When I mention to people that my husband Jesse and I live and travel full-time in our 200-square-foot Airstream travel trailer, most people respond with, “You must really like each other?”
The answer: “Yes, yes we do.” After 12 years together, with the past two spent living and working full-time in our tiny travel trailer, I can safely say we’re still happily married.
Of course, this doesn’t mean that every day is full of non-stop adventures and belly-laughs. Living, traveling, and working full-time with your partner is one of the most challenging aspects of tiny living, but it’s also one of the most rewarding. RV living and full-time travel can bring you closer together, but it can also quickly bring pain points in your relationship to light.
Prior to life on the road, my husband worked a typical full-time job and I owned a small business, working late and on weekends, so we rarely had more than a few hours together each day. When we made career changes to live and travel in an Airstream, our time together grew exponentially. And as best friends, it’s definitely one of the biggest perks of RV life.
Of course, spending all day with each other every day doesn’t automatically equal quality time together—or quality time alone. Full-time RVing together isn’t for every couple, but for us, the flexibility outweighs the lack of privacy. Here’s how we maintain a healthy relationship while living in an RV.
Commit to a Good Night’s Sleep
Space and sleep are the best gifts you can give each other when living in an RV. We use the Scandinavian sleep method, meaning we each have a twin-sized duvet and top sheet in our shared RV bed. Downsizing from a California king to a short queen RV mattress was tough at first, but after investing in a quality mattress and bedding, we sleep better and don’t disturb each other at night. We also go to bed around the same time and use a dividing curtain and sound machine.
On the road, many couples opt for two twin beds instead of a shared mattress. While this may not sound as romantic, it does often equate to better sleep.
Communicate and Compromise
Firstly, invest in some walkie-talkies. They’ll spare you irritation and embarrassment when navigating a tricky back-in spot or rolling onto leveling blocks. But in all seriousness, how you communicate is just as important as what you communicate. Transparency, patience, and understanding are three values we use to help foster healthy communication.
Do what works best for you and your partner, but setting aside time to share goals and desires, as well as plan logistical details, will help curb future resentment. This applies to everything from finances to route planning to how we spend our time at a destination. I like spontaneity and boondocking, but my husband prefers an itinerary and booking prime campground spots in advance. To compromise, we have a planning session every 6 weeks to discuss our route and incorporate both of our travel styles.
Make Space for Quality Time Together and Alone
To make sure we spend quality time together—rather than just exist in the same space—we schedule “date nights.” These can include daytime adventures like golfing or visiting museums. Exploring a national park, hiking, or dining out are all simple, fun ways to spend quality time together while enjoying new surroundings.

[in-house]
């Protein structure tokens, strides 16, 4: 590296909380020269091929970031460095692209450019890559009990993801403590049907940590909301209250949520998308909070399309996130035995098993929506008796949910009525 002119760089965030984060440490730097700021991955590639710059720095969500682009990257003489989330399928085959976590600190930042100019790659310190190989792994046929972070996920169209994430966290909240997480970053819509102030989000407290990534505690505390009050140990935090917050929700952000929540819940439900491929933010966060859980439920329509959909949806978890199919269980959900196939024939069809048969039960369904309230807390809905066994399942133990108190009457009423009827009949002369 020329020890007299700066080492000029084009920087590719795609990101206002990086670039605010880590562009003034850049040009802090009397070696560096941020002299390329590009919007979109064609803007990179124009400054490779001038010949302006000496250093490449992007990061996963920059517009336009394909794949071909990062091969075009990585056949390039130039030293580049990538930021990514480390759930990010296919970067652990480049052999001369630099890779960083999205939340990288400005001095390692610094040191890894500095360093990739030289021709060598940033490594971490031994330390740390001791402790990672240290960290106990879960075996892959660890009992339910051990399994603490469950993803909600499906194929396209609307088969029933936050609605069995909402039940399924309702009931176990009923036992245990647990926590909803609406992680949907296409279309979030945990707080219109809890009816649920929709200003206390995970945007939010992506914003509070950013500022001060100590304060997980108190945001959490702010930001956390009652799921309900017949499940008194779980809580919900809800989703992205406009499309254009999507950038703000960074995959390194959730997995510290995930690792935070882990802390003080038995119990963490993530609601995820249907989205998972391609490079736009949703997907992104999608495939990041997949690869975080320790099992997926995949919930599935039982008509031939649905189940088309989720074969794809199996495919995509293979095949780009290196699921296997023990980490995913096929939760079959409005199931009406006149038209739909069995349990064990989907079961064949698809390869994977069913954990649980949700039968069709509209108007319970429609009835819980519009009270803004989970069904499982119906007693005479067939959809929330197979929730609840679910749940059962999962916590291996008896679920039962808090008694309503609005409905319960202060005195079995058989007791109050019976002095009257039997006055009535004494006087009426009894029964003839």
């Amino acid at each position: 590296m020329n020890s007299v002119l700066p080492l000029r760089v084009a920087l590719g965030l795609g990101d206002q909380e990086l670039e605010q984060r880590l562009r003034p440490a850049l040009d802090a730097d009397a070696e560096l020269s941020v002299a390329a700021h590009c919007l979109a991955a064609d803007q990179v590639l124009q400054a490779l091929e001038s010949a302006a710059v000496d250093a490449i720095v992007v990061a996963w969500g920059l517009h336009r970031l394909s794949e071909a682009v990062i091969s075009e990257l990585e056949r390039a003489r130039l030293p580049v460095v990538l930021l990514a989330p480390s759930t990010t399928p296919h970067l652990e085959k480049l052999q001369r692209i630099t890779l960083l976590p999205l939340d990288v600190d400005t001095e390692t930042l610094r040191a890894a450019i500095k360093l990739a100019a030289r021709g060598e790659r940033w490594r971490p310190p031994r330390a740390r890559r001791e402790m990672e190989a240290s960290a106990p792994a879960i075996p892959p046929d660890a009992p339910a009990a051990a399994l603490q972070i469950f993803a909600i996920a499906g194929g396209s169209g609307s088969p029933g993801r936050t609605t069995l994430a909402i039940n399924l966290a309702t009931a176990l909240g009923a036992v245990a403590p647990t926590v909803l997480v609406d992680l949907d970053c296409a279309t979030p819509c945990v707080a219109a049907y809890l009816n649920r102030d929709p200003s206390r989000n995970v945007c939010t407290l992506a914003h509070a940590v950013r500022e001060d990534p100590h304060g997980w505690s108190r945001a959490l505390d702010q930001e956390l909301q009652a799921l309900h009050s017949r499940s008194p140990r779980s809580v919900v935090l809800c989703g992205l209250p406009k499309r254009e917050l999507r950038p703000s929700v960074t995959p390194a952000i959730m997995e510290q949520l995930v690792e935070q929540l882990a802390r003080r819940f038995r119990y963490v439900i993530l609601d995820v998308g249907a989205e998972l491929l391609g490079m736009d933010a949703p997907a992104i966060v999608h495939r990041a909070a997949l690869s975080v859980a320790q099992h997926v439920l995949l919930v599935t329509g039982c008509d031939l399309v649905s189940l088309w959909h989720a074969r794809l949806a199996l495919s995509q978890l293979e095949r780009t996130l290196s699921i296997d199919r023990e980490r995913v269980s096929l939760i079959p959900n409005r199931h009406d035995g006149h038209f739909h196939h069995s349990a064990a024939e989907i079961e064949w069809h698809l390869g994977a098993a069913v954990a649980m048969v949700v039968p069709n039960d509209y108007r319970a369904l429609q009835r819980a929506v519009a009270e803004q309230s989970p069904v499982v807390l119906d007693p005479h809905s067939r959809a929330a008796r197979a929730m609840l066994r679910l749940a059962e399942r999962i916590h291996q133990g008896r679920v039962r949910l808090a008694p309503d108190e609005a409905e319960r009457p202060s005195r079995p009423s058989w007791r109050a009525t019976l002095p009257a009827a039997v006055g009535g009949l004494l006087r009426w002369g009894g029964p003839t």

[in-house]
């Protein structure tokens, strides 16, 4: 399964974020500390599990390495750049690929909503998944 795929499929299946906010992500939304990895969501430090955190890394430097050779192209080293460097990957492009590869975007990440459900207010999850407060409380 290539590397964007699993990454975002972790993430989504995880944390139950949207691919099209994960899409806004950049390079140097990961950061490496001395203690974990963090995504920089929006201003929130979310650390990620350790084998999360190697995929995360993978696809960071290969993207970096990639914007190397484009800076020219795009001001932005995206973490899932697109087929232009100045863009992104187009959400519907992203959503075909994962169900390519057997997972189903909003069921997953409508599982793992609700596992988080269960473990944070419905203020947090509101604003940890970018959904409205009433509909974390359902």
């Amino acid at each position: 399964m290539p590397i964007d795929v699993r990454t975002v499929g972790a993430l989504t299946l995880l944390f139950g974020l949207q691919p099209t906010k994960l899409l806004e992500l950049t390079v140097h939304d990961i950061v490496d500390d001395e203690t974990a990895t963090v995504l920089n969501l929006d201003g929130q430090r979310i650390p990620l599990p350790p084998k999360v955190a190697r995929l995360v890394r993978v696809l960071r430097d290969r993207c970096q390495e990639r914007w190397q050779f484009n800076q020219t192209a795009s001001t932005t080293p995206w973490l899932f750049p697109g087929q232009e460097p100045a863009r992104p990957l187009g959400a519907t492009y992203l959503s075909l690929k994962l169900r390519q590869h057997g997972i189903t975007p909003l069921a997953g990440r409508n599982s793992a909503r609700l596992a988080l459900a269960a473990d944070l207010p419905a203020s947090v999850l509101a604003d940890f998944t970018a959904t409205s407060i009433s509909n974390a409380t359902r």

Equally as important is spending time apart. My husband is often in meetings during the week, so I use this time to shoot photography, get laundry done, go to a museum, or eat lunch alone with a good book. My time alone allows me to reset and recharge. Jesse likes his time alone in the morning, to meditate and prep for his day. This is where a good pair of noise-canceling headphones and a dividing curtain come in handy—I can drink my coffee and respond to emails in bed while he spends time alone in the main living area.
Work as a Team
Packing and unpacking the trailer, hitching and unhitching coupled with long drive days can be exhausting, which easily leads to short tempers and petty arguments. This is why we like to separate our “duties.” I prep the inside, while Jesse preps the outside, but we hitch up together. I also like to plan our driving routes, while Jesse likes to research places to stay. I like to decorate and organize our tiny space, while Jesse likes to research and buy the gear and gadgets needed for easy and enjoyable RV living.
Decide what aspects of tiny living you and your partner each like—and are good at—and then divide and conquer.
Master the Art of Conflict Resolution
Arguments and conflict are bound to happen and, in my opinion, they are an important part of a healthy relationship. If you never have arguments, it means you’re not communicating. There are resources available to help master the art of conflict resolution, from books to therapy to online articles.
After an argument, we start off by listening to each other and allowing space to say whatever needs to be said. Simply allowing each other to air grievances—whether directed at each other or not—will often help start to resolve the issue.
And lastly, don’t be ashamed to apologize with words of affirmation. Saying “You were right” doesn’t hurt either.
Living and working in a small space shared with your partner will test your relationship, but by communicating and compromising, getting a good night’s sleep, and spending quality time together and alone, life on the road can bring you even closer together.